Computational Infrastructure for Geodynamics (CIG) is a community-driven organization that advances Earth science by developing and disseminating software for geophysics and related fields.
Rayleigh is a CIG-developed code, targeted at the geodynamo, that solves the magnetohydrodynamic (MHD) equations in a rotating 3-D spherical shell under the Boussinesq and anelastic approximations. The code is pseudo-spectral in nature, meaning that all state variables are represented by a basis function expansion throughout large portions of the calculation. In Rayleigh, this expansion is carried out using spherical harmonics on spherical surfaces and Chebyshev polynomials in radius. Derivatives are calculated to very high accuracy using the properties of these basis functions. This high-accuracy, a major advantage of a pseudo-spectral approach, comes with a price, however. As the fluid system is evolved in time, Rayleigh transitions repeatedly between the spectral, basis-function configuration, where derivatives are calculated, and the physical-space configuration, where basis-functions have been summed and where nonlinear terms are calculated.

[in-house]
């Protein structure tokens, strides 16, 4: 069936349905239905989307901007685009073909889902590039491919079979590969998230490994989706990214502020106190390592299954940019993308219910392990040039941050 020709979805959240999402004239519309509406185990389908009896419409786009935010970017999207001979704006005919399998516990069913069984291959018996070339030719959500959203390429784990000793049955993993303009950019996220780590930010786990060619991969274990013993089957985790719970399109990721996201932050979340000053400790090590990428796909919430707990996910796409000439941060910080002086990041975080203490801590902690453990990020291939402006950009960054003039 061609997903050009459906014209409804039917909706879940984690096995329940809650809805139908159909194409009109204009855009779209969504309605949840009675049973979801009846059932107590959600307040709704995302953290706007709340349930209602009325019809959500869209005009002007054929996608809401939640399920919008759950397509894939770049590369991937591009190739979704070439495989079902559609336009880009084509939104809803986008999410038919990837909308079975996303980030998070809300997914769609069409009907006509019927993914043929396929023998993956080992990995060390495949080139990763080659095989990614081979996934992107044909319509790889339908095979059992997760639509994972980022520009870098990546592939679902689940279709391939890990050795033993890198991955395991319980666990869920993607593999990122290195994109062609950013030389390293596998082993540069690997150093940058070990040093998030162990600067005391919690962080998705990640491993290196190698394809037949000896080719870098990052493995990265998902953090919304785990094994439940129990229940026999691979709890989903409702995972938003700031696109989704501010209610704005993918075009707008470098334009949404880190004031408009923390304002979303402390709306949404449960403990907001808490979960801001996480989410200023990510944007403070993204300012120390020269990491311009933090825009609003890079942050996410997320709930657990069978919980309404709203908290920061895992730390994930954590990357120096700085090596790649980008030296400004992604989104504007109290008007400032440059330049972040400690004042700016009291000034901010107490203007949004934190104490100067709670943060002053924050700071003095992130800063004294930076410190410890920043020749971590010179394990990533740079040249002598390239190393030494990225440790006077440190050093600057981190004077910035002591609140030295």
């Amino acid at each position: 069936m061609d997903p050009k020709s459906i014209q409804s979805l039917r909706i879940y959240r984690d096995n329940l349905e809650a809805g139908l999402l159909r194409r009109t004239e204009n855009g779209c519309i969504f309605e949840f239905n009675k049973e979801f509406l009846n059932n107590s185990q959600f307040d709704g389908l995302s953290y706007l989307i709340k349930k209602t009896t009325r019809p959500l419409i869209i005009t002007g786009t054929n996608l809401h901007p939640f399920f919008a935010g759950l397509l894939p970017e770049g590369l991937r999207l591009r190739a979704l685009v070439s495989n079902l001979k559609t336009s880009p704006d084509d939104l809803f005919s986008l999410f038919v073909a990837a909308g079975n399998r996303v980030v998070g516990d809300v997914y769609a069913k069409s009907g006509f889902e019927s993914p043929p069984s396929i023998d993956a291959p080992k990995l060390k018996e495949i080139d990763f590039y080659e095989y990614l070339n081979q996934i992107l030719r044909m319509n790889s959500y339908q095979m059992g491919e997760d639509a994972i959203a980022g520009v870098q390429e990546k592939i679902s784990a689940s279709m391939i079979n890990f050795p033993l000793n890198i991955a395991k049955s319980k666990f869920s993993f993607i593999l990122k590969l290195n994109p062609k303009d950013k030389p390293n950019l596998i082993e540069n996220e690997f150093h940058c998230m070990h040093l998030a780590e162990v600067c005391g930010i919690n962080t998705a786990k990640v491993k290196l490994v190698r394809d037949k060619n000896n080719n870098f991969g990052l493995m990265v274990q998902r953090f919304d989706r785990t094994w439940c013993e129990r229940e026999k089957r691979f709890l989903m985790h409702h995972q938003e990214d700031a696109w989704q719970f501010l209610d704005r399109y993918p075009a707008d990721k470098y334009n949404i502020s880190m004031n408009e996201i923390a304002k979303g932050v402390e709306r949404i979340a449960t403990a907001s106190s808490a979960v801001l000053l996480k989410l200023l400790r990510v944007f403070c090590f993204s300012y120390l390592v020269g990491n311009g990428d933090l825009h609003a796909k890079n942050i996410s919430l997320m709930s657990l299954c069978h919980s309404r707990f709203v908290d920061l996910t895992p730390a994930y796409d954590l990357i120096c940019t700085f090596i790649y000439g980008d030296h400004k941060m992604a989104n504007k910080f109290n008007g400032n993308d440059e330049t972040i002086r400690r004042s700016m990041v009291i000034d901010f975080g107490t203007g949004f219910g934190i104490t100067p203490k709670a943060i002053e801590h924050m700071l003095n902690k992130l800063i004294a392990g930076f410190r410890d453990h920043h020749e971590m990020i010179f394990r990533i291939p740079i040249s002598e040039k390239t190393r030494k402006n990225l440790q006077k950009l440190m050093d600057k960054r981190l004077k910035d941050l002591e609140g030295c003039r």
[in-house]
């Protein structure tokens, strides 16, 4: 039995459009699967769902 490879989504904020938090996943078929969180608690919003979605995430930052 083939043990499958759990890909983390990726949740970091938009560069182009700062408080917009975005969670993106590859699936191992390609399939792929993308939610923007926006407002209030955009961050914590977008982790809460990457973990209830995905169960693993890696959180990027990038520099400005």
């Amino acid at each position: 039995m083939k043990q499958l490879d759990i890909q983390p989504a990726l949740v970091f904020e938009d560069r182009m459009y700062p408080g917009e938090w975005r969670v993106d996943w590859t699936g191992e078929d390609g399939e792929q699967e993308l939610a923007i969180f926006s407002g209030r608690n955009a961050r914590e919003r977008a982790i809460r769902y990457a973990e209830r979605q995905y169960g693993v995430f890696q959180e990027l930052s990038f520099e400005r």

This repeated cycling between data configurations can incur significant communications overhead. Rayleigh's unique parallel design substantially mitigates this issue, enabling the efficient use of large-scale supercomputing resources, such as TACC's Stampede 2 ...
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Ryan Orvedahl, UC Davis
Nick Featherstone, Southwest Research Institute
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